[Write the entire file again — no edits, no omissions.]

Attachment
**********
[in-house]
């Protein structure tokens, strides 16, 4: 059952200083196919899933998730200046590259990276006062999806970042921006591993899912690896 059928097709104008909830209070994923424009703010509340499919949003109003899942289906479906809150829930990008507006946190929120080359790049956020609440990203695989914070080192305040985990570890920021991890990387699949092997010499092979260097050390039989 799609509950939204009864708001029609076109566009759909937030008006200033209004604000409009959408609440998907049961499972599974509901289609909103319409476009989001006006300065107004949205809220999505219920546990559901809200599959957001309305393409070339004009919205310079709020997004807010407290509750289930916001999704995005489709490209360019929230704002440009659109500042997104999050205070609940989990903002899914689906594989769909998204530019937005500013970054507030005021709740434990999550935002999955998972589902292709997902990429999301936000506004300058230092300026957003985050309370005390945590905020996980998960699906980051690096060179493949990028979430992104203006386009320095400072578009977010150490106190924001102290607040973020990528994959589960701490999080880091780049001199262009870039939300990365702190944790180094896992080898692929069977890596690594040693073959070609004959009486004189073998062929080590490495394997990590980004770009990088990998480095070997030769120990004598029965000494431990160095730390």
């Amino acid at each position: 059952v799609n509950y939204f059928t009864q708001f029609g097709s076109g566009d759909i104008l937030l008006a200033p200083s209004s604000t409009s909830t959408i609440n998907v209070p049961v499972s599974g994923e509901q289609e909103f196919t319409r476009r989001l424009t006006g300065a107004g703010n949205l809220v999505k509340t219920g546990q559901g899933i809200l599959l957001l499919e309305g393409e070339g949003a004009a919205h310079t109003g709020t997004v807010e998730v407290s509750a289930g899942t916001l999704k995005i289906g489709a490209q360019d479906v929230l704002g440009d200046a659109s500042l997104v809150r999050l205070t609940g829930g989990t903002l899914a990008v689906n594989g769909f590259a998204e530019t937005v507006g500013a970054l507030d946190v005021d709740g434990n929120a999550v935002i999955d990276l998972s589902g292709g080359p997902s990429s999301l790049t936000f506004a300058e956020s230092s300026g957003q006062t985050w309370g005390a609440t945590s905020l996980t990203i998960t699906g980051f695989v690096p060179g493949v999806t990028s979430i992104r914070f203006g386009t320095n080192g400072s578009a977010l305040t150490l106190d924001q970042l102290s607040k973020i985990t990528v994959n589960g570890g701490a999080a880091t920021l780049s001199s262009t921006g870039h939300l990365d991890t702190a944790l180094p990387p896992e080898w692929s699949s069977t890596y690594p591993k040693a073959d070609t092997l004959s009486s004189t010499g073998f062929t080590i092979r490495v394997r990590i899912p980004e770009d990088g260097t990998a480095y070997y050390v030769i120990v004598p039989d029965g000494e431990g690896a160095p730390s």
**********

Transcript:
[in-house]
């Protein structure tokens, strides 16, 4: 059952200083196919899933998730200046590259990276006062999806970042921006591993899912690896 059928097709104008909830209070994923424009703010509340499919949003109003899942289906479906809150829930990008507006946190929120080359790049956020609440990203695989914070080192305040985990570890920021991890990387699949092997010499092979260097050390039989 799609509950939204009864708001029609076109566009759909937030008006200033209004604000409009959408609440998907049961499972599974509901289609909103319409476009989001006006300065107004949205809220999505219920546990559901809200599959957001309305393409070339004009919205310079709020997004807010407290509750289930916001999704995005489709490209360019929230704002440009659109500042997104999050205070609940989990903002899914689906594989769909998204530019937005500013970054507030005021709740434990999550935002999955998972589902292709997902990429999301936000506004300058230092300026957003985050309370005390945590905020996980998960699906980051690096060179493949990028979430992104203006386009320095400072578009977010150490106190924001102290607040973020990528994959589960701490999080880091780049001199262009870039939300990365702190944790180094896992080898692929069977890596690594040693073959070609004959009486004189073998062929080590490495394997990590980004770009990088990998480095070997030769120990004598029965000494431990160095730390």
């Amino acid at each position: 059952v799609n509950y939204f059928t009864q708001f029609g097709s076109g566009d759909i104008l937030l008006a200033p200083s209004s604000t409009s909830t959408i609440n998907v209070p049961v499972s599974g994923e509901q289609e909103f196919t319409r476009r989001l424009t006006g300065a107004g703010n949205l809220v999505k509340t219920g546990q559901g899933i809200l599959l957001l499919e309305g393409e070339g949003a004009a919205h310079t109003g709020t997004v807010e998730v407290s509750a289930g899942t916001l999704k995005i289906g489709a490209q360019d479906v929230l704002g440009d200046a659109s500042l997104v809150r999050l205070t609940g829930g989990t903002l899914a990008v689906n594989g769909f590259a998204e530019t937005v507006g500013a970054l507030d946190v005021d709740g434990n929120a999550v935002i999955d990276l998972s589902g292709g080359p997902s990429s999301l790049t936000f506004a300058e956020s230092s300026g957003q006062t985050w309370g005390a609440t945590s905020l996980t990203i998960t699906g980051f695989v690096p060179g493949v999806t990028s979430i992104r914070f203006g386009t320095n080192g400072s578009a977010l305040t150490l106190d924001q970042l102290s607040k973020i985990t990528v994959n589960g570890g701490a999080a880091t920021l780049s001199s262009t921006g870039h939300l990365d991890t702190a944790l180094p990387p896992e080898w692929s699949s069977t890596y690594p591993k040693a073959d070609t092997l004959s009486s004189t010499g073998f062929t080590i092979r490495v394997r990590i899912p980004e770009d990088g260097t990998a480095y070997y050390v030769i120990v004598p039989d029965g000494e431990g690896a160095p730390s």